Shawn Malone

When Shawn Malone ’87 was in high school trying to figure out how he would pay for college, his sister, who was a Missouri Western student at the time, told her chemistry professor, Dr. Len Archer, about him, and Dr. Archer helped Malone receive a chemistry scholarship that paid for his freshman year.

He earned a three-year ROTC scholarship to pay for his last three years of college, graduating with a chemistry degree and a 2nd Lieutenant commissioning in the Chemical Corps of the U. S. Army.

Malone said he appreciated Dr. Archer’s role in getting him to Missouri Western, and also Dr. Larry Lambing, whom he collaborated with on research projects.

“I think the most important part of Missouri Western was its smaller size so it allowed us closer interaction with the professors, especially in the chemistry department,” Malone said. “We were able to use lab equipment much earlier than most and work on research to support the professors, which I believe helped me develop strong problem solving skills.”

His senior year, he served as ROTC battalion commander, which, he says, helped him develop even more skills.

“In ROTC, we spent hours studying and practicing leadership, as well as challenging ourselves mentally and physically on orienteering courses, rappelling and exercising.”

Although a great memory that stands out was jump (Airborne) school after his junior year, a chemistry memory hasn’t faded much, either (for him or the professors, I’d bet).

“I was a little mischievous,” Malone said. “During my senior year, my best friend and I made a particular chemical in the lab that exploded upon contact, more along the lines of pop caps, just a little stronger. We would put large amounts in filter paper and drop it down the stairwell from the third floor and run as the explosion echoed. We got in trouble when we put some under an eraser during one of Dr. (Jerry) Zweerink’s classes. When he grabbed the eraser it gave him quite a jolt.”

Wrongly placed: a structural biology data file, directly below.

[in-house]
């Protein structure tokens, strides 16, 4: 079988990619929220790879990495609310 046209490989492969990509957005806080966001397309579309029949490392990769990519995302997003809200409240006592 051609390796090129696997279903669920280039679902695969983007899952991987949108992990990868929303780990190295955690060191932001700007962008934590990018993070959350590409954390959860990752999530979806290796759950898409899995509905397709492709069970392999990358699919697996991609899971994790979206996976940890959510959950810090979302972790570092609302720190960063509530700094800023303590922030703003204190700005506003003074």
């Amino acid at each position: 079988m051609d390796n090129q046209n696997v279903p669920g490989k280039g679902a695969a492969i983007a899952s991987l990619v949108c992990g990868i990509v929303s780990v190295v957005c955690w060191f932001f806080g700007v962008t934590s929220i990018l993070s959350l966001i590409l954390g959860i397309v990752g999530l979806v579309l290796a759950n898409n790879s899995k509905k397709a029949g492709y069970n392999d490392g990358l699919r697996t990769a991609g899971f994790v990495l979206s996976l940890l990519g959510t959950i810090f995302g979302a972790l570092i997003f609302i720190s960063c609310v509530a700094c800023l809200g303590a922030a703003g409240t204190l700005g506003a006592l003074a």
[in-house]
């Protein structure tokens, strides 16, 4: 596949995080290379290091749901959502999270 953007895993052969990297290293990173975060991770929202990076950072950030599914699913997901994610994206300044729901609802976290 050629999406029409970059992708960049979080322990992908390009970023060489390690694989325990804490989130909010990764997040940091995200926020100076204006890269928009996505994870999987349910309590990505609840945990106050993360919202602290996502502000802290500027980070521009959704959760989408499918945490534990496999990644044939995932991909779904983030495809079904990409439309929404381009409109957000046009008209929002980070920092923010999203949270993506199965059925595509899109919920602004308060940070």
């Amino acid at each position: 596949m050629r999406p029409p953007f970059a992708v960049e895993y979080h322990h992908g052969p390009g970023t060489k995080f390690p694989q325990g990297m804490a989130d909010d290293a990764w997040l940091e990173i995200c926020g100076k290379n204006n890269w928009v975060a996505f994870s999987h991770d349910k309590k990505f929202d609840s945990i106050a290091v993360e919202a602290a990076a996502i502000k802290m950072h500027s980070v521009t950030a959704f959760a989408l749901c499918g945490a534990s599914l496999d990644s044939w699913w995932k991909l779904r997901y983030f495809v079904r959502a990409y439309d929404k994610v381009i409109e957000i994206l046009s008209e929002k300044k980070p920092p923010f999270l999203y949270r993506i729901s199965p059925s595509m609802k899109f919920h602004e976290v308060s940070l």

It must have all worked out, though. After graduating, he spent 11 years as active military, earning a Master’s in Chemical Engineering from Cornell University. He finished his military career as a Major teaching chemistry and organic chemistry at the United States Military Academy in West Point, New York.

Then he began working for GE Appliances and today is Vice President, Sourcing, responsible for a Global Sourcing Organization that purchases over $5 billion of goods and services that go into GE appliances that are made in the U.S., Mexico and Asia. The position requires world travel, which Malone enjoys.

He says his experiences in the Department of Chemistry and ROTC played a large role in shaping who he is today, so when he wanted to make a larger commitment to Missouri Western, he established the Shawn P. Malone Chemistry Scholarship, an endowed scholarship for chemistry majors, with a preference to ROTC cadets, National Guard and Reserve members and honorably discharged veterans.

“I have always been a regular supporter of Missouri Western because I recall the efforts they made to help me out financially,” he said. “I had reached a point in my career that it was time to start giving back more to those who helped me through life.”

He lives in Louisville, Kentucky with his wife of 31 years, Cathy, and has two sons who are both married, and one granddaughter.